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What revamping Secure Communities would do

Here's another change that might result from the Obama Administration's ongoing "review" of immigration policies: revamping Secure Communities, Obama's signature local-federal collaboration program for immigration enforcement. Reports suggest the administration wants to change the program so that local cops are only turning over violent criminals to ICE for deportation, not immigrants who had committed no crime or minor crimes. (This article has more background on what Secure Communities is and how it works.)

David Nakamura of the Washington Post talked to several police chiefs who met with DHS Secretary Jeh Johnson yesterday, and Austin police chief Art Acevedo summed up what they took away from it:

"We are going to see a reboot of Secure Communities, and once that comes out, you'll see a singular focus in state and local counties on violent criminals."

The Obama administration has been saying from the time it stepped into office that Secure Communities focuses on dangerous criminals, even in the face of evidence showing that wasn't true. But it's possible that they'll scale back the program now, so that only serious criminals are taken into ICE custody from local law enforcement.

How much would scaling back Secure Communities reduce deportations?

DHS would probably restrict the use of Secure Communities to bring immigrants into ICE custody to the people it currently calls "Level 1" criminals. (DHS defines "Level 1" criminals as people who have committed one "aggravated felony" or two felonies, but independent data shows that immigrants can be labeled Level 1 criminals for everything from disturbing the peace to cashing a check with insufficient funds.)

That change could mean 50,000 fewer deportations a year — or reducing all deportations from the interior of the US by as much as a third, going on data from fiscal year 2013 (available here and here):

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As the chart shows, scaling back Secure Communities wouldn't have much of an impact on the deportation of immigrants who hadn't committed any crime. Most of the impact would be felt by immigrants convicted of what are called "Level 3" offenses, which are overwhelmingly minor crimes (including offenses like driving without a license, which is the same thing as driving while unauthorized in most states). 22,561 immigrants got deported after getting apprehended by Secure Communities as "Level 3" offenders last year — under a reformed system, they might not have been.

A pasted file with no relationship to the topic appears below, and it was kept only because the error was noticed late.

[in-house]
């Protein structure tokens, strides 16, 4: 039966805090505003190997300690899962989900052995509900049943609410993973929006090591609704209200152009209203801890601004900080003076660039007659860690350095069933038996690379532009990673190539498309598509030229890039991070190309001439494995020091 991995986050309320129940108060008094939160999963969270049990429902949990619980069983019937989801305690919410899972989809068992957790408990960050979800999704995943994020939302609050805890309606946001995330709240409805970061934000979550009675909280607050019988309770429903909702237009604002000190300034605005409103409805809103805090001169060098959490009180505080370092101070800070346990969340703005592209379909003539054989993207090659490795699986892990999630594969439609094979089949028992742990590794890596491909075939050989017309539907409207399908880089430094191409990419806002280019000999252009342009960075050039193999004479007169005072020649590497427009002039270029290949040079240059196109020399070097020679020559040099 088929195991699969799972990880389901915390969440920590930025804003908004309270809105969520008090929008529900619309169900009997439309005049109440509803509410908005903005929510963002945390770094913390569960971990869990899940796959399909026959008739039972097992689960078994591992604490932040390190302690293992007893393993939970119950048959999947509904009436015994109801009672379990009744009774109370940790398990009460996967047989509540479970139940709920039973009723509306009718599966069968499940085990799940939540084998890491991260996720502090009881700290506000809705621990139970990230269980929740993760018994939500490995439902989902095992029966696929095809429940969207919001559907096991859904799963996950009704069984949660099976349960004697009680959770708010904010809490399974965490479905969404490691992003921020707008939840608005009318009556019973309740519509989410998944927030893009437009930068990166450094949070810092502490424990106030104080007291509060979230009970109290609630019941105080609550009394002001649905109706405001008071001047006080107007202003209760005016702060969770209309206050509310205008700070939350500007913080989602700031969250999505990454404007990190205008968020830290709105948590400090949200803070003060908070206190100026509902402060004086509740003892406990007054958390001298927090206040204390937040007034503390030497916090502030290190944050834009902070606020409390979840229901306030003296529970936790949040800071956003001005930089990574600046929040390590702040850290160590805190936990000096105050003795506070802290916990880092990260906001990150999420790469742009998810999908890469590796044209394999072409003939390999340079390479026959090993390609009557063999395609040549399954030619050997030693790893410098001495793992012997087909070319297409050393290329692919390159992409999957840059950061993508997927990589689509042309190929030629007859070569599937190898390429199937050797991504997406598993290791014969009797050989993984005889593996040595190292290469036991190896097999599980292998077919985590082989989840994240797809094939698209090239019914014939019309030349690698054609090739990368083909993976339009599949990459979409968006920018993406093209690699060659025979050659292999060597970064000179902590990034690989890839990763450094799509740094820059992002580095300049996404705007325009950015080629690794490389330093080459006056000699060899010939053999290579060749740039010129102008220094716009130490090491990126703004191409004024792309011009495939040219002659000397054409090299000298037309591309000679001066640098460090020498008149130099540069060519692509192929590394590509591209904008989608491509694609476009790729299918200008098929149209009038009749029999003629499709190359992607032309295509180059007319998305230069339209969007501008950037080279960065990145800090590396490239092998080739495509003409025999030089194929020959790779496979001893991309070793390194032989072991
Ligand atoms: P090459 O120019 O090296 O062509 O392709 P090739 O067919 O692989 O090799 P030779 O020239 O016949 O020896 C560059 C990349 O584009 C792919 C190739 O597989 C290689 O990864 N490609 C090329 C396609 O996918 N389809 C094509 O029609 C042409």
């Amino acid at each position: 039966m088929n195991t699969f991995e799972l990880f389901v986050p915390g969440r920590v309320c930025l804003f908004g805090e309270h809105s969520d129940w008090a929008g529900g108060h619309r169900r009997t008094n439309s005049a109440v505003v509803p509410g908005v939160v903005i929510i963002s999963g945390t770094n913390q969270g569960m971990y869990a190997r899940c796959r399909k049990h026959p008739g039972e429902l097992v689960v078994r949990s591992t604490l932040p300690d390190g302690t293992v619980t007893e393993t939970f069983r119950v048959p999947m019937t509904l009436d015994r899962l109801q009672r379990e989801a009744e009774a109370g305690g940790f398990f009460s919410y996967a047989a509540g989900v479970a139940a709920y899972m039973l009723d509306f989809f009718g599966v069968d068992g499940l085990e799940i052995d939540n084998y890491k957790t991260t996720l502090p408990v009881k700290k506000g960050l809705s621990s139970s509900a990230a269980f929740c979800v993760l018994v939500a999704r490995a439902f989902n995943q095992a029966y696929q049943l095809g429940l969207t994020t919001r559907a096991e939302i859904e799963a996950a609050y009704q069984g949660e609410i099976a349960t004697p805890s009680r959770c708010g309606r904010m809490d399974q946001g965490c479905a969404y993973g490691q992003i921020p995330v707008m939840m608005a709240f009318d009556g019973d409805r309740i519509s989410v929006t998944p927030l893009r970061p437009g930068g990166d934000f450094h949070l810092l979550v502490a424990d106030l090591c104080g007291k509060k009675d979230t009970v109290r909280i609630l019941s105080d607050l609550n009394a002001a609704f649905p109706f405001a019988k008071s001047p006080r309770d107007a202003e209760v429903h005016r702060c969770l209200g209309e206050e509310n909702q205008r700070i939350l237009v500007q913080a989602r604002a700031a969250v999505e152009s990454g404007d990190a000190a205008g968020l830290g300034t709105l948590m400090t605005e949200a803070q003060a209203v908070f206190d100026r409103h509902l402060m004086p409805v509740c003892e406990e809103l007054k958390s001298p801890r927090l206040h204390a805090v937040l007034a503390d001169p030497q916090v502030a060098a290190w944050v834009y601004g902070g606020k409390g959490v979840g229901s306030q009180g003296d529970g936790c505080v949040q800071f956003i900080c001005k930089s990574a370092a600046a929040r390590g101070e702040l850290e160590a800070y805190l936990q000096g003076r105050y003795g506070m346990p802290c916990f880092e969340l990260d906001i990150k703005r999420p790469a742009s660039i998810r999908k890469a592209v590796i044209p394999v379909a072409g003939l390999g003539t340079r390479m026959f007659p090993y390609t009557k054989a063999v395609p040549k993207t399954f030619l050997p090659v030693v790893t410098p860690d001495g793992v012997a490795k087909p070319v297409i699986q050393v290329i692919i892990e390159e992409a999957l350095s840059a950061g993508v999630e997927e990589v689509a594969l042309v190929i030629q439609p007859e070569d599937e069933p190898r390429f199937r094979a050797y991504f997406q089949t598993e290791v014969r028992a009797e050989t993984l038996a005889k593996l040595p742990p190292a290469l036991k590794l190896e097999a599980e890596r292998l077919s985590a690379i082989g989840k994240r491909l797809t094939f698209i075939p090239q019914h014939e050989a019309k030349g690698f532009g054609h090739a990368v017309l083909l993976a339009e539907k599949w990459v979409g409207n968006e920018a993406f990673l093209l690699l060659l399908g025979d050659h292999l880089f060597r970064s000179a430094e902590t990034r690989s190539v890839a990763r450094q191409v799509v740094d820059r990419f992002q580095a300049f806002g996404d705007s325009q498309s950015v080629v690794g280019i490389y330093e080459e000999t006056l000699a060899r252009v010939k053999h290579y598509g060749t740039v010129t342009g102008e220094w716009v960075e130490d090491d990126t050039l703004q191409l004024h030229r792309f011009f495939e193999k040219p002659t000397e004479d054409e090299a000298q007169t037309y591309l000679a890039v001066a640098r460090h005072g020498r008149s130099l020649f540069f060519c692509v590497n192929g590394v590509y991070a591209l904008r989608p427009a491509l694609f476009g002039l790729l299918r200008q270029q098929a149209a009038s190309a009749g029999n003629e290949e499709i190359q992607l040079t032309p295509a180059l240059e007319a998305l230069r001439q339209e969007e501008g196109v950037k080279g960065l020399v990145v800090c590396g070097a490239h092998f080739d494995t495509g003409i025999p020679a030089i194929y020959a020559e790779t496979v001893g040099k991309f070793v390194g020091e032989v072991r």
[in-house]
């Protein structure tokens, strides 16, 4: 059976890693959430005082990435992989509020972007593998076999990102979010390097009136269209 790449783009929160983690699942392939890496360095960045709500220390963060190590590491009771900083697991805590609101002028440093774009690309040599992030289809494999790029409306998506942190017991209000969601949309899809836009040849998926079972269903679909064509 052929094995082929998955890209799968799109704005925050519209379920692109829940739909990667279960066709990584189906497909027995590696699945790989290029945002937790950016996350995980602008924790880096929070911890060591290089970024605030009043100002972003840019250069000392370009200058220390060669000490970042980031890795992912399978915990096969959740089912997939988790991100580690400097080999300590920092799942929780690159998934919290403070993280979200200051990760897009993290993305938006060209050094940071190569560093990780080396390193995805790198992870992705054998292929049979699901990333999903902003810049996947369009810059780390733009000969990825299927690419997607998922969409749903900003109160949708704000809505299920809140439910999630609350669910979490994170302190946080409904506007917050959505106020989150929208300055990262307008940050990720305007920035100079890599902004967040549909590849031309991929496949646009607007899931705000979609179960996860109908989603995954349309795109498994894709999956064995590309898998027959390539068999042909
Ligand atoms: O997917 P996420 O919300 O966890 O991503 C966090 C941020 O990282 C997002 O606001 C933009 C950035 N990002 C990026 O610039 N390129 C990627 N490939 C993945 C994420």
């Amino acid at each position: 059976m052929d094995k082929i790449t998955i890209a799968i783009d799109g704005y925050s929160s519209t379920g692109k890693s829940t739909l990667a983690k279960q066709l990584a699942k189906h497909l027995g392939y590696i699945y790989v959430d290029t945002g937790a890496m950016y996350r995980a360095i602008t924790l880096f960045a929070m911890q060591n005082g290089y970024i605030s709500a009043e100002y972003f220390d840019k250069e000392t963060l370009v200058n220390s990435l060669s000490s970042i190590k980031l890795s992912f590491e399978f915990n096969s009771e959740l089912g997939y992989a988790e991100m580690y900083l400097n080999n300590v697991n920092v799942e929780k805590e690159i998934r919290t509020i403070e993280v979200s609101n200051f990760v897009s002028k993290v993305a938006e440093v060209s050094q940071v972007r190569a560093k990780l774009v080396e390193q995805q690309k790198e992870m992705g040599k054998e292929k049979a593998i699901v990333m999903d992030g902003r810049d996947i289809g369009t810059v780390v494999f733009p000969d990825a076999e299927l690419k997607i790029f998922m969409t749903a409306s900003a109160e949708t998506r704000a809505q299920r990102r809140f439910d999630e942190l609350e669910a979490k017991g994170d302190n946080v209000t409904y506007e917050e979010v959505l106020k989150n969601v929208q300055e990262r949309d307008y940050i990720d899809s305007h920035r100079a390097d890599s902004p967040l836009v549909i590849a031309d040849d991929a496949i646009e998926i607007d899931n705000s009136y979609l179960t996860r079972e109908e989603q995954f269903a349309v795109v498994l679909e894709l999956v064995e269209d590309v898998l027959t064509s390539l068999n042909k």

But there's a massive asterisk with this data: some of these immigrants also fell under DHS' other priorities for deportation: immigrants who had returned to the United States after leaving or being deported, "immigration fugitives" (immigrants who'd been issued a final order of deportation but were still in the country), and "recent border crossers" (people who had entered or reentered in the last three years). According to DHS, 60% of all "Level 3" immigrants who got deported in 2013 also fell into one of these other categories.

We don't know how many of those 13,500 or so immigrants were apprehended via Secure Communities, and how many came into ICE's custody through other means. But there is evidence that DHS is using Secure Communities to find and deport immigrants who are "priorities" for reasons other than having a criminal record. Over 80% of the "noncriminal" immigrants deported through Secure Communities last year were "priorities" for other reasons.

So even if Secure Communities stopped referring low-level criminals or noncriminals as such, it might still be used to refer immigrants who were "high priorities" for deportation. In that case, reforming Secure Communities might cut deportations by, say, 20,000 a year, rather than 50,000.

Multiple advocates and observers, including former ICE head John Sandweg, have called on the administration to revamp its "priorities" such that people with prior deportation orders aren't targeted. If the administration does that in addition to reforming Secure Communities, they could start having some real impact.